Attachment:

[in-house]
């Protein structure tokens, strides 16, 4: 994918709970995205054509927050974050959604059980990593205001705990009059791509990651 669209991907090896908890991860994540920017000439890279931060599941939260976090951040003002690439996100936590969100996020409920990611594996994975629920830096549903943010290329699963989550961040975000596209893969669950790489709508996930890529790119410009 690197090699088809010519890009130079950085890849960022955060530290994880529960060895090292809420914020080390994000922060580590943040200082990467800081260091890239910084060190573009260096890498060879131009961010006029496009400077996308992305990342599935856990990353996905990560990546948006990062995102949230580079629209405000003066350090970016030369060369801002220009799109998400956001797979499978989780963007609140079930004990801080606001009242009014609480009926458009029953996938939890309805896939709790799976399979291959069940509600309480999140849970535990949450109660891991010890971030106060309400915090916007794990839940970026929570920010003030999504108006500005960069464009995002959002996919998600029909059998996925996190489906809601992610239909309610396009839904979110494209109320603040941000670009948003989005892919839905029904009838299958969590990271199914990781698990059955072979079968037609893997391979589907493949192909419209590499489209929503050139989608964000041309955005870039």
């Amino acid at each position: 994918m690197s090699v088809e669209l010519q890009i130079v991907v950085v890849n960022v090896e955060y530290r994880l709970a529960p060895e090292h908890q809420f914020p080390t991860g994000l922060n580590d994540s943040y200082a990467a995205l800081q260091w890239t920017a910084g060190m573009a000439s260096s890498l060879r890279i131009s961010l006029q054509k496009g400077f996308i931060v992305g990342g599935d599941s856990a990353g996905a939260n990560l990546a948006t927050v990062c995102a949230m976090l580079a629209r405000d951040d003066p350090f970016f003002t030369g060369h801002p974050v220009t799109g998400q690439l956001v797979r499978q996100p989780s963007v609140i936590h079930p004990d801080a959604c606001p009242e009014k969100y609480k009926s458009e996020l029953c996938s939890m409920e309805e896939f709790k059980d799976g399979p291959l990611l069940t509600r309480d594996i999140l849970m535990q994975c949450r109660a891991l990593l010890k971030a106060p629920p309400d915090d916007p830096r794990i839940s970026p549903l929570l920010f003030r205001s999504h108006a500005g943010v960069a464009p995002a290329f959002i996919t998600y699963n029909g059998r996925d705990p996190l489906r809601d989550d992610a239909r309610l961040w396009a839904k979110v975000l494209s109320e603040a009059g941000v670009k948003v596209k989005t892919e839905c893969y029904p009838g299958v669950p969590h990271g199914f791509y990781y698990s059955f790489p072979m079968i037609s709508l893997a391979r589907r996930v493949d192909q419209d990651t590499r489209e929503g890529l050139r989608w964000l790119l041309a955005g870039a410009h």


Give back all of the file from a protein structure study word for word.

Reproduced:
[in-house]
């Protein structure tokens, strides 16, 4: 994918709970995205054509927050974050959604059980990593205001705990009059791509990651 669209991907090896908890991860994540920017000439890279931060599941939260976090951040003002690439996100936590969100996020409920990611594996994975629920830096549903943010290329699963989550961040975000596209893969669950790489709508996930890529790119410009 690197090699088809010519890009130079950085890849960022955060530290994880529960060895090292809420914020080390994000922060580590943040200082990467800081260091890239910084060190573009260096890498060879131009961010006029496009400077996308992305990342599935856990990353996905990560990546948006990062995102949230580079629209405000003066350090970016030369060369801002220009799109998400956001797979499978989780963007609140079930004990801080606001009242009014609480009926458009029953996938939890309805896939709790799976399979291959069940509600309480999140849970535990949450109660891991010890971030106060309400915090916007794990839940970026929570920010003030999504108006500005960069464009995002959002996919998600029909059998996925996190489906809601992610239909309610396009839904979110494209109320603040941000670009948003989005892919839905029904009838299958969590990271199914990781698990059955072979079968037609893997391979589907493949192909419209590499489209929503050139989608964000041309955005870039």
């Amino acid at each position: 994918m690197s090699v088809e669209l010519q890009i130079v991907v950085v890849n960022v090896e955060y530290r994880l709970a529960p060895e090292h908890q809420f914020p080390t991860g994000l922060n580590d994540s943040y200082a990467a995205l800081q260091w890239t920017a910084g060190m573009a000439s260096s890498l060879r890279i131009s961010l006029q054509k496009g400077f996308i931060v992305g990342g599935d599941s856990a990353g996905a939260n990560l990546a948006t927050v990062c995102a949230m976090l580079a629209r405000d951040d003066p350090f970016f003002t030369g060369h801002p974050v220009t799109g998400q690439l956001v797979r499978q996100p989780s963007v609140i936590h079930p004990d801080a959604c606001p009242e009014k969100y609480k009926s458009e996020l029953c996938s939890m409920e309805e896939f709790k059980d799976g399979p291959l990611l069940t509600r309480d594996i999140l849970m535990q994975c949450r109660a891991l990593l010890k971030a106060p629920p309400d915090d916007p830096r794990i839940s970026p549903l929570l920010f003030r205001s999504h108006a500005g943010v960069a464009p995002a290329f959002i996919t998600y699963n029909g059998r996925d705990p996190l489906r809601d989550d992610a239909r309610l961040w396009a839904k979110v975000l494209s109320e603040a009059g941000v670009k948003v596209k989005t892919e839905c893969y029904p009838g299958v669950p969590h990271g199914f791509y990781y698990s059955f790489p072979m079968i037609s709508l893997a391979r589907r996930v493949d192909q419209d990651t590499r489209e929503g890529l050139r989608w964000l790119l041309a955005g870039a410009h």